Another lawsuit over diesel emissions was filed Wednesday in federal court in Detroit. This case, filed by a group of Ford F-250 and F-350 Super Duty owners, alleges that Ford cheated on emission tests of the diesel engines because they pollute much more than the tests certify.
The suit, which seeks class-action status, adds Ford to the growing list of companies facing claims of cheating on diesel emissions testing. Fiat Chrysler Automobiles, General Motors and Mercedes have all been accused of diesel emissions cheating, although the rash of allegations began with the case against Volkswagen.
That case, which was uncovered by researchers at West Virginia University in 2014, led to the convictions of two former VW employees and charges against several other VW officials, billions of dollars in criminal and civil settlements by the German automaker and an admission by the company that the number of affected VW vehicles approached 11 million worldwide.
The lawsuit against Ford, which also names the supplier Bosch as a defendant, said Ford installed “defeat devices” on about a half million 2011-17 Super Duty diesels. A defeat device is software designed to fool emissions tests by allowing a vehicle to boost its performance, but pollute substantially more in real-world driving.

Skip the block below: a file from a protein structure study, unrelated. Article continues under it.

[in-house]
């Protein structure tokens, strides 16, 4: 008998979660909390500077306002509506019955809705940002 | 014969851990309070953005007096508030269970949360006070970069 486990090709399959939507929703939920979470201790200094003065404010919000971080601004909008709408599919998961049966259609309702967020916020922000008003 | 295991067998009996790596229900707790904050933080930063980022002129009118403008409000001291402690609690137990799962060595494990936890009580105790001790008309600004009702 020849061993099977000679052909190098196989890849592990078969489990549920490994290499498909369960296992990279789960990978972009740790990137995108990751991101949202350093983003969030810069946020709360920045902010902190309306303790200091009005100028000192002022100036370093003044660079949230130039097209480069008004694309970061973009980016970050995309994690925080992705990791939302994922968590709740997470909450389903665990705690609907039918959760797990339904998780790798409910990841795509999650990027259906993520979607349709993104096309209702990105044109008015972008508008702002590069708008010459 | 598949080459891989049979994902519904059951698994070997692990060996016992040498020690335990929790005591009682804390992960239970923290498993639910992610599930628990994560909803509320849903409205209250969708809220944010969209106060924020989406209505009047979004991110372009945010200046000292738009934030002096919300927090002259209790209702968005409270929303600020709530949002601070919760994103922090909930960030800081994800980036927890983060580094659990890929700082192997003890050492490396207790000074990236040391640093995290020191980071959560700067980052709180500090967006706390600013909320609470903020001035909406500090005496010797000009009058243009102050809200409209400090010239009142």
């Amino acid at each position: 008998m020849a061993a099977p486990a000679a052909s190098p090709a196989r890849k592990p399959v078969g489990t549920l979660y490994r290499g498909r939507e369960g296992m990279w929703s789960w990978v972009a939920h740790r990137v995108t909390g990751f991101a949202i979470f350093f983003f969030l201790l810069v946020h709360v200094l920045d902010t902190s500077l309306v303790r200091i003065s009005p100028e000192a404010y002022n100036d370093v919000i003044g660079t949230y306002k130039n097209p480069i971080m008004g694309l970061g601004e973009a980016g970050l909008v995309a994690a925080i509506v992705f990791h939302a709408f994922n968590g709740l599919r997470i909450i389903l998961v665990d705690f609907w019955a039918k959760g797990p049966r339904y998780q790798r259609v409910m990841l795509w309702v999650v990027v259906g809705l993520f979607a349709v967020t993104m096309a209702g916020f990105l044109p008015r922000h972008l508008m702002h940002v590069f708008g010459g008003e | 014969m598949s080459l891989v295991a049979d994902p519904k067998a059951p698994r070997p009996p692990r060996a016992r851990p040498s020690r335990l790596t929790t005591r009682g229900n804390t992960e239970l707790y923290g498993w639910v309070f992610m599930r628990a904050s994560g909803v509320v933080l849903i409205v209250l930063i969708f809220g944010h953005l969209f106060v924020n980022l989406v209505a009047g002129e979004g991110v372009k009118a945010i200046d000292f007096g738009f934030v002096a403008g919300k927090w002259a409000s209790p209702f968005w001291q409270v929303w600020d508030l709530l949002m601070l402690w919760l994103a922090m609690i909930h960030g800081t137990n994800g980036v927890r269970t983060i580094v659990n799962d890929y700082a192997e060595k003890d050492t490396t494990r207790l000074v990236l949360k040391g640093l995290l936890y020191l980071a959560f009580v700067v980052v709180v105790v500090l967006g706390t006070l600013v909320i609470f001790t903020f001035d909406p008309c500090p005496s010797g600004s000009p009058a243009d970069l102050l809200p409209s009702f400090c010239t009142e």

“Ford’s top selling Super Duty vehicles often emit far more pollution on the road than in the emissions-certification testing environment. These vehicles exceed federal and state emission standards and employ ‘defeat devices’ to turn down the emission controls when each vehicle senses that it is not in the certification test cycle,” according to the lawsuit, which focuses on the company’s 6.7-liter Power Stroke diesel engines.
“These vehicles should more properly been called ‘Super Dirty,” the petition asserts.
Ford is pushing back against the claims.
“All Ford vehicles, including those with diesel engines, comply with all U.S. EPA and (California Air Resources Board) emissions regulations. Ford vehicles do not have defeat devices. We will defend ourselves against these baseless claims,” according to a statement sent by Ford spokesman Mike Levine.
Bosch noted the “sensitive legal nature of these matters” in its response to a request for comment.
“Bosch takes the allegations of manipulation of the diesel software very seriously. It is a well-known fact that these allegations remain the subject of investigations and civil litigation involving Bosch. Bosch is cooperating with the continuing investigations in various jurisdictions, and is defending its interests in the litigation,” according to a statement from company spokeswoman Alissa Cleland.
The lawsuit said the trucks at issue represent a profitable and key part of the Dearborn automaker’s offerings, noting that it charges about “$8,400 for diesel-equipped vehicles over comparable gasoline Super Duty trucks.”
The suit, which claims Ford’s Super Duty trucks can pollute up to 50 times more than allowed, comes just after the company announced it would offer a smaller 3.0-liter V6 diesel in its F-150 and just before this year’s North American International Auto Show in Detroit. The auto show’s media preview starts Sunday.